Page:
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The notion of experiencing “fertility issues” can feel overwhelming. Suddenly, this picture of how you always believed your life would unfold has been complicated—even compromised. The options existing before you to remedy any fertility issues may even seem downright frightening. This doesn’t feel like what you signed up for. This, in fact, is the complete opposite of the “fun” you thought trying to conceive would be.
Still, with the hope of bringing a new life to love into the world, you find yourself considering your options and trying to choose the best path for you. One of those options may be intrauterine insemination (IUI), a common first line fertility treatment in which the sperm is placed directly into the uterus to make it easier for the sperm to travel to the egg and fertilize it.
The process works like this: the woman takes ovarian stimulation medication to promote the growth of an egg and improve her fertility. About an hour before the insemination, the male partner’s semen will be collected, and the sperm will be separated from the fluid. Then the fertility specialist will gently inject the sperm into the woman’s uterus, giving it a better chance of fertilizing the egg than a completely natural fertilization. Since a woman’s eggs only have a short lifespan, the insemination takes place 24 to 36 hours before ovulation to improve the chances of conception.
For women who have problems with ovulation or men with issues with semen or ejaculation as well as a number of other fertility challenges, IUIs are a relatively simple option for fertility treatment. IUI may be one of the first options your fertility specialist will consider—though a combination of IUI and IVF is not unusual for a treatment plan. It’s one of the least complicated “doctor-assisted” procedures. When you compare it to In Vitro Fertilization (IVF), you’ll notice that an IUI treatment doesn’t involve directly injecting the sperm into the egg—it’s still a natural fertilization. For IVF procedures, the sperm is directly injected into the egg in a lab and then placed in the woman’s uterus.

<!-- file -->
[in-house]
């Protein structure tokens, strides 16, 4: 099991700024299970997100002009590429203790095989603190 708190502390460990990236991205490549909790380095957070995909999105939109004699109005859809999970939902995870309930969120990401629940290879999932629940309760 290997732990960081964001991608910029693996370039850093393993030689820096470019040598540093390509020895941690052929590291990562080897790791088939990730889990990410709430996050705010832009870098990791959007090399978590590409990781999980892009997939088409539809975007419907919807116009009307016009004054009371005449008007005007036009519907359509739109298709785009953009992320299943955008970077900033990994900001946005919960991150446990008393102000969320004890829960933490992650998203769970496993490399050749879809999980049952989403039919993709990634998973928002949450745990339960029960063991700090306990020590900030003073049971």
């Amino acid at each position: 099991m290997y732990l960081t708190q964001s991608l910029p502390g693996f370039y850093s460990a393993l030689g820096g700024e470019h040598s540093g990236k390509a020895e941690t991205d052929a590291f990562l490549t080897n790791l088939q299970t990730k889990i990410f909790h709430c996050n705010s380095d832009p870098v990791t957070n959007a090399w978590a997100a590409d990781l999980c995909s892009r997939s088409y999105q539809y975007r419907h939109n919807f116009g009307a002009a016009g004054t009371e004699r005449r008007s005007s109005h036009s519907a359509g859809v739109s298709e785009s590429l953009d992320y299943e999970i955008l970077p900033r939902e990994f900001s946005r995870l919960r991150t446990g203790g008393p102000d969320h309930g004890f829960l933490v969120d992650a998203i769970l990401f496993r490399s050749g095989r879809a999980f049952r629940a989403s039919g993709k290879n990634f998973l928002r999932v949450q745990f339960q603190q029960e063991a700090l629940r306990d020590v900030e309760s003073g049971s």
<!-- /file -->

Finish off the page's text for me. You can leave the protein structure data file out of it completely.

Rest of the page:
IUIs are also a fraction of the cost of an IVF treatment and more likely to be covered by health insurance. However, IUIs have a lower success rate than the more complex and time-consuming IVF process. IUIs usually have no more than a 10-20 percent success rate vs. a 50 percent success rate for some IVF procedures, though the success rate also depends on the woman’s age and what type of methods are used.
Some questions you’ll want to ask regarding IUIs are as follows: Where will the sperm be implanted in the woman’s body? What drugs will be used to help the process along? How long will the process take overall? Different clinics will have different techniques and success rates, and you’ll want to ask about success rates in your consultation.
If they are good candidates for IUI, many patients will try an IUI before IVF. It’s a great option for couples and individuals who want to conceive—especially as a first line fertility treatment. An IUI is a more comfortable, less complicated, and more affordable option than other fertility treatments—and you may be able to get pregnant with a few cycles without ever having to undergo more invasive treatment options.
Ready to explore in more detail how an IUI can help you get pregnant? Get in touch with a fertility specialist at the Alabama Center for Reproductive Medicine to explore fertility treatments that will work best for your needs. Schedule a consultation at 205-315-6951.